A cookie-favoring physicist has created what appears to be the world's first Oreo separator.
David Neevel, an artist and inventor based in Portland, Ore., was commissioned by the popular cookie brand to produce the machine as part of its "Cookies vs. Creme" campaign.
"My Oreo machine is based entirely on my dislike for creme and my preference for cookie," Neevel said in a short video that could easily be mistaken for a "Portlandia" sketch.
The OSM, as Neevel calls it, was constructed of scrap aluminum, wood, a hatchet and floss in a Portland garage.
After the hatchet blade is lowered to split the Oreo, a pair of mechanical arms are dispatched to collect the cookie halves, which are transferred to a router table where the creme is removed.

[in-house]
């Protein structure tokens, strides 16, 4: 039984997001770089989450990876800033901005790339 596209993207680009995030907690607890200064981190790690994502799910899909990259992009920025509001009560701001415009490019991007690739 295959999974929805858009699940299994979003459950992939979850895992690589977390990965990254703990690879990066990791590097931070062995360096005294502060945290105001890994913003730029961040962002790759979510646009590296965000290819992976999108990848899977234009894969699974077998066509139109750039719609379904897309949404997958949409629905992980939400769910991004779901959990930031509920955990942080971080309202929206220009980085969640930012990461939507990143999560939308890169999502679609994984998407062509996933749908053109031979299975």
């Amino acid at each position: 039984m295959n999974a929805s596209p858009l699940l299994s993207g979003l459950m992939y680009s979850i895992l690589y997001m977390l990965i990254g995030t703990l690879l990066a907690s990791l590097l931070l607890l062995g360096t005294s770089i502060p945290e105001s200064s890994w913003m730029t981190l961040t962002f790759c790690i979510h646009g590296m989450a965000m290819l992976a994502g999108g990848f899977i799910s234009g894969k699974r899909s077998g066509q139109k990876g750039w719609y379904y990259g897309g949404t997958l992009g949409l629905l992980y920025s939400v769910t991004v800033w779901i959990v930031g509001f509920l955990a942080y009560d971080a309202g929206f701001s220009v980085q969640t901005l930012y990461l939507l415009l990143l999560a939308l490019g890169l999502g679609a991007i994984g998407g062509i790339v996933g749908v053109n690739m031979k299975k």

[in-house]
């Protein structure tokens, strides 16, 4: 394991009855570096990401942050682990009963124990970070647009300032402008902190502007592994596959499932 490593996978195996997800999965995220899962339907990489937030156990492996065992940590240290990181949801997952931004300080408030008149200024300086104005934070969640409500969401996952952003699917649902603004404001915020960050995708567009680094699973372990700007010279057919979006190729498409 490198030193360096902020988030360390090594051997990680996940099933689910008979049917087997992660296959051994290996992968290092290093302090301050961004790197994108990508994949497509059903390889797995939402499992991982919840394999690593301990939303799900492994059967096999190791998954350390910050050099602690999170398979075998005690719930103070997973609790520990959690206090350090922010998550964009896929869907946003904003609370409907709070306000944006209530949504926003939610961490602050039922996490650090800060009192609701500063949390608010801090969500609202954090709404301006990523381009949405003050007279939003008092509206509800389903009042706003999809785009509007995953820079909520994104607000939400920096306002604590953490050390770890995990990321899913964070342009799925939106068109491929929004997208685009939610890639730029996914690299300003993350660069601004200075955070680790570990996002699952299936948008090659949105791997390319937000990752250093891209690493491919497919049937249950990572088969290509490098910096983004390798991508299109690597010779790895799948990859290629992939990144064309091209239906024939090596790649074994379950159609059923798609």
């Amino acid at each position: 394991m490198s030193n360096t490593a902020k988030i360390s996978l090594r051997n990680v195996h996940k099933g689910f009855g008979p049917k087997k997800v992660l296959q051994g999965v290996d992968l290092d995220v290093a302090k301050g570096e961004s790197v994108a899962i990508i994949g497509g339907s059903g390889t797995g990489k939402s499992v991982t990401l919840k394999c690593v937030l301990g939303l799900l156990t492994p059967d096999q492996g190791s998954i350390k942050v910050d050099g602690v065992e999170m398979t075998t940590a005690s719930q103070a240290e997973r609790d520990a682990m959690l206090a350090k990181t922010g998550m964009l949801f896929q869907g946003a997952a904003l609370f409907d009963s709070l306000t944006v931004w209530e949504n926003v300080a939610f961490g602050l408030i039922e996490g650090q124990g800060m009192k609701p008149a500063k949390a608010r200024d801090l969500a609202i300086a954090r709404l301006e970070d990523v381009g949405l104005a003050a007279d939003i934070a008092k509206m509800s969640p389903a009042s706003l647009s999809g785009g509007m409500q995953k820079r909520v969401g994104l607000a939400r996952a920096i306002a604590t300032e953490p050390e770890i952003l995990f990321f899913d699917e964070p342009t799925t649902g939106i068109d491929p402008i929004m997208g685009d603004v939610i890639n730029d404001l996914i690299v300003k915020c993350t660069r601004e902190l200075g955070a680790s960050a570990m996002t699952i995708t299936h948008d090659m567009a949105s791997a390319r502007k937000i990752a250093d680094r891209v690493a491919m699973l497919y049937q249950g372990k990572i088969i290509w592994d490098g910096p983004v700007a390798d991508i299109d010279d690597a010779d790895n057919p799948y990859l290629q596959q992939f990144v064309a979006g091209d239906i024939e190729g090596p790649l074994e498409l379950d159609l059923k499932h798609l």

The electric-powered contraption took about two weeks to build. "It was a big time commitment," Neevel said. "I had to work some long hours—I didn't see my girlfriend or my dog for hours at a time."
"Outstanding. I applaud your efforts," one YouTube commenter wrote. "For your next design, how about an automatic sock pair singlifier?
Three other inventors were commissioned by Oreo to come up with concepts, with the next one slated to be unveiled later this week.
Watch Neevel's Oreo separator in action: